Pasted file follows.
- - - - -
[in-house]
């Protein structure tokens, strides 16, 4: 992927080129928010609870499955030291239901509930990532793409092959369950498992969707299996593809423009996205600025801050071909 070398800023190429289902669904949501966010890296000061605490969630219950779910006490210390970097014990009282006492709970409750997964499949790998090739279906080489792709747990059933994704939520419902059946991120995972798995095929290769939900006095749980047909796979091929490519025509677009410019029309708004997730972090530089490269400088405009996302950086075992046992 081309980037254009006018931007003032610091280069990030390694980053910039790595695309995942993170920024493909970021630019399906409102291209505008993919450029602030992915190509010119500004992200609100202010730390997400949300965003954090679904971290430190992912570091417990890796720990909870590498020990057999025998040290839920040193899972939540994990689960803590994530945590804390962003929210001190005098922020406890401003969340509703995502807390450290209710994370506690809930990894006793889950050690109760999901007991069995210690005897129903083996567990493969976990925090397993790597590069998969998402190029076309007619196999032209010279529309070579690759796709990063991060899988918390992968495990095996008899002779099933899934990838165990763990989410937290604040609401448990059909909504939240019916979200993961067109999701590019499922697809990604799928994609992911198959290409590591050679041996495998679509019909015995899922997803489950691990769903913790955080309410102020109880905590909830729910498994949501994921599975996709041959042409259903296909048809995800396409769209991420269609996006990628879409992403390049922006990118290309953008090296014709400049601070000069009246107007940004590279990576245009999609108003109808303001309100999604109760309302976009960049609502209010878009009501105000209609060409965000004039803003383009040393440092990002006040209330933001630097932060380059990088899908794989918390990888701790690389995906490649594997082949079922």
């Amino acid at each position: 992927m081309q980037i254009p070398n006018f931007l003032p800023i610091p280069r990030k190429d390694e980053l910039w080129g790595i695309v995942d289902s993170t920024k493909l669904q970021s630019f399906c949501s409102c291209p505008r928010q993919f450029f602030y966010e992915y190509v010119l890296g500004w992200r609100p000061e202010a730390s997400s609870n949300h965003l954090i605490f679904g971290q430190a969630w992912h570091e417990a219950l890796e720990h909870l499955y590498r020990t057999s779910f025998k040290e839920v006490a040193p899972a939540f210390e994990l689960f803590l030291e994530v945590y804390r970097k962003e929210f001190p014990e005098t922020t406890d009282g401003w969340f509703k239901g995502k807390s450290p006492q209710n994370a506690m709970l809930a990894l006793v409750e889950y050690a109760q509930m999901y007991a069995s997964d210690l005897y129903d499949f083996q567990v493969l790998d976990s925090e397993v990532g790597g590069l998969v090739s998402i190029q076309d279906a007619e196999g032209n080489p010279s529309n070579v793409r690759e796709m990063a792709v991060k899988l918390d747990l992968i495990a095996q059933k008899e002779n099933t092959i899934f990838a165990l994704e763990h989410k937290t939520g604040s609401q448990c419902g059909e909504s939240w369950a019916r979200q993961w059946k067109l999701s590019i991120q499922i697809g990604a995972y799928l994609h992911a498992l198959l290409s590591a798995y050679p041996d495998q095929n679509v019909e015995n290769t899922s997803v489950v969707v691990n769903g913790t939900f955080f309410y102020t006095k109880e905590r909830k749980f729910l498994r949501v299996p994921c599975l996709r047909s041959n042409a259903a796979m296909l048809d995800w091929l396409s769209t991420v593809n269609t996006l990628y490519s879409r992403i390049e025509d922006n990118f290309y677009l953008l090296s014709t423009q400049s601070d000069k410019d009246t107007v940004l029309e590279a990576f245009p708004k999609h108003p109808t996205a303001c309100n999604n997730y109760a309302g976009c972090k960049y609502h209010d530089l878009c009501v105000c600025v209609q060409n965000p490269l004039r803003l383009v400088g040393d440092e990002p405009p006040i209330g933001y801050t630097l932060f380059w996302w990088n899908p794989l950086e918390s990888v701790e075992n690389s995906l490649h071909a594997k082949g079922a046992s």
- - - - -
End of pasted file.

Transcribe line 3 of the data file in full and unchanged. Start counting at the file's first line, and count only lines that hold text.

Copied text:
């Amino acid at each position: 992927m081309q980037i254009p070398n006018f931007l003032p800023i610091p280069r990030k190429d390694e980053l910039w080129g790595i695309v995942d289902s993170t920024k493909l669904q970021s630019f399906c949501s409102c291209p505008r928010q993919f450029f602030y966010e992915y190509v010119l890296g500004w992200r609100p000061e202010a730390s997400s609870n949300h965003l954090i605490f679904g971290q430190a969630w992912h570091e417990a219950l890796e720990h909870l499955y590498r020990t057999s779910f025998k040290e839920v006490a040193p899972a939540f210390e994990l689960f803590l030291e994530v945590y804390r970097k962003e929210f001190p014990e005098t922020t406890d009282g401003w969340f509703k239901g995502k807390s450290p006492q209710n994370a506690m709970l809930a990894l006793v409750e889950y050690a109760q509930m999901y007991a069995s997964d210690l005897y129903d499949f083996q567990v493969l790998d976990s925090e397993v990532g790597g590069l998969v090739s998402i190029q076309d279906a007619e196999g032209n080489p010279s529309n070579v793409r690759e796709m990063a792709v991060k899988l918390d747990l992968i495990a095996q059933k008899e002779n099933t092959i899934f990838a165990l994704e763990h989410k937290t939520g604040s609401q448990c419902g059909e909504s939240w369950a019916r979200q993961w059946k067109l999701s590019i991120q499922i697809g990604a995972y799928l994609h992911a498992l198959l290409s590591a798995y050679p041996d495998q095929n679509v019909e015995n290769t899922s997803v489950v969707v691990n769903g913790t939900f955080f309410y102020t006095k109880e905590r909830k749980f729910l498994r949501v299996p994921c599975l996709r047909s041959n042409a259903a796979m296909l048809d995800w091929l396409s769209t991420v593809n269609t996006l990628y490519s879409r992403i390049e025509d922006n990118f290309y677009l953008l090296s014709t423009q400049s601070d000069k410019d009246t107007v940004l029309e590279a990576f245009p708004k999609h108003p109808t996205a303001c309100n999604n997730y109760a309302g976009c972090k960049y609502h209010d530089l878009c009501v105000c600025v209609q060409n965000p490269l004039r803003l383009v400088g040393d440092e990002p405009p006040i209330g933001y801050t630097l932060f380059w996302w990088n899908p794989l950086e918390s990888v701790e075992n690389s995906l490649h071909a594997k082949g079922a046992s």